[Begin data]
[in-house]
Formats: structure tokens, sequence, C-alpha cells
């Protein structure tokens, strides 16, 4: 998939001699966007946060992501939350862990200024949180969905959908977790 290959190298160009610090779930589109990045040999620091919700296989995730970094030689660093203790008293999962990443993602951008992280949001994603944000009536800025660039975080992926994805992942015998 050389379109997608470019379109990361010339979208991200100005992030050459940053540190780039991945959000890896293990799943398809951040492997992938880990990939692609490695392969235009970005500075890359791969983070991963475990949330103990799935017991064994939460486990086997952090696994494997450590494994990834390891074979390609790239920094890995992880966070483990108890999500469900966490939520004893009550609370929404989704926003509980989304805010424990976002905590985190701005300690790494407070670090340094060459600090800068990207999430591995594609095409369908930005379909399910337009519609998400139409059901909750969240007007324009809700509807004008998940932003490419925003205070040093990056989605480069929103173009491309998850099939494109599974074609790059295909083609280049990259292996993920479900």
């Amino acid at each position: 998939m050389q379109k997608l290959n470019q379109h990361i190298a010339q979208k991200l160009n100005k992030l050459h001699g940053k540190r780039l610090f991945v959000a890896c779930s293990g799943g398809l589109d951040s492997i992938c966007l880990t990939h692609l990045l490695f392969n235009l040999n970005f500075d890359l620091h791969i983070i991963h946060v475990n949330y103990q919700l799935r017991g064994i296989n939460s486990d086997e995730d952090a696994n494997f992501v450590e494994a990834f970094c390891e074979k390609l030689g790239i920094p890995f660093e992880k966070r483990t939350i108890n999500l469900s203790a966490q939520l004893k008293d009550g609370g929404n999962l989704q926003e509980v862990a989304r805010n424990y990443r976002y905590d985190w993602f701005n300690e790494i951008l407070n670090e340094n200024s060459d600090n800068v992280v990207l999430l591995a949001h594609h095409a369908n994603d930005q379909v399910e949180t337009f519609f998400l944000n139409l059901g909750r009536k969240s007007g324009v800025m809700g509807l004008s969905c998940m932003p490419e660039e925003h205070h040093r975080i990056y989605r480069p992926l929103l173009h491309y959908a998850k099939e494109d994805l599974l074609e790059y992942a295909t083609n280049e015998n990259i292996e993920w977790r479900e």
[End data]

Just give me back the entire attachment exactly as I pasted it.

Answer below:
[in-house]
Formats: structure tokens, sequence, C-alpha cells
């Protein structure tokens, strides 16, 4: 998939001699966007946060992501939350862990200024949180969905959908977790 290959190298160009610090779930589109990045040999620091919700296989995730970094030689660093203790008293999962990443993602951008992280949001994603944000009536800025660039975080992926994805992942015998 050389379109997608470019379109990361010339979208991200100005992030050459940053540190780039991945959000890896293990799943398809951040492997992938880990990939692609490695392969235009970005500075890359791969983070991963475990949330103990799935017991064994939460486990086997952090696994494997450590494994990834390891074979390609790239920094890995992880966070483990108890999500469900966490939520004893009550609370929404989704926003509980989304805010424990976002905590985190701005300690790494407070670090340094060459600090800068990207999430591995594609095409369908930005379909399910337009519609998400139409059901909750969240007007324009809700509807004008998940932003490419925003205070040093990056989605480069929103173009491309998850099939494109599974074609790059295909083609280049990259292996993920479900």
């Amino acid at each position: 998939m050389q379109k997608l290959n470019q379109h990361i190298a010339q979208k991200l160009n100005k992030l050459h001699g940053k540190r780039l610090f991945v959000a890896c779930s293990g799943g398809l589109d951040s492997i992938c966007l880990t990939h692609l990045l490695f392969n235009l040999n970005f500075d890359l620091h791969i983070i991963h946060v475990n949330y103990q919700l799935r017991g064994i296989n939460s486990d086997e995730d952090a696994n494997f992501v450590e494994a990834f970094c390891e074979k390609l030689g790239i920094p890995f660093e992880k966070r483990t939350i108890n999500l469900s203790a966490q939520l004893k008293d009550g609370g929404n999962l989704q926003e509980v862990a989304r805010n424990y990443r976002y905590d985190w993602f701005n300690e790494i951008l407070n670090e340094n200024s060459d600090n800068v992280v990207l999430l591995a949001h594609h095409a369908n994603d930005q379909v399910e949180t337009f519609f998400l944000n139409l059901g909750r009536k969240s007007g324009v800025m809700g509807l004008s969905c998940m932003p490419e660039e925003h205070h040093r975080i990056y989605r480069p992926l929103l173009h491309y959908a998850k099939e494109d994805l599974l074609e790059y992942a295909t083609n280049e015998n990259i292996e993920w977790r479900e």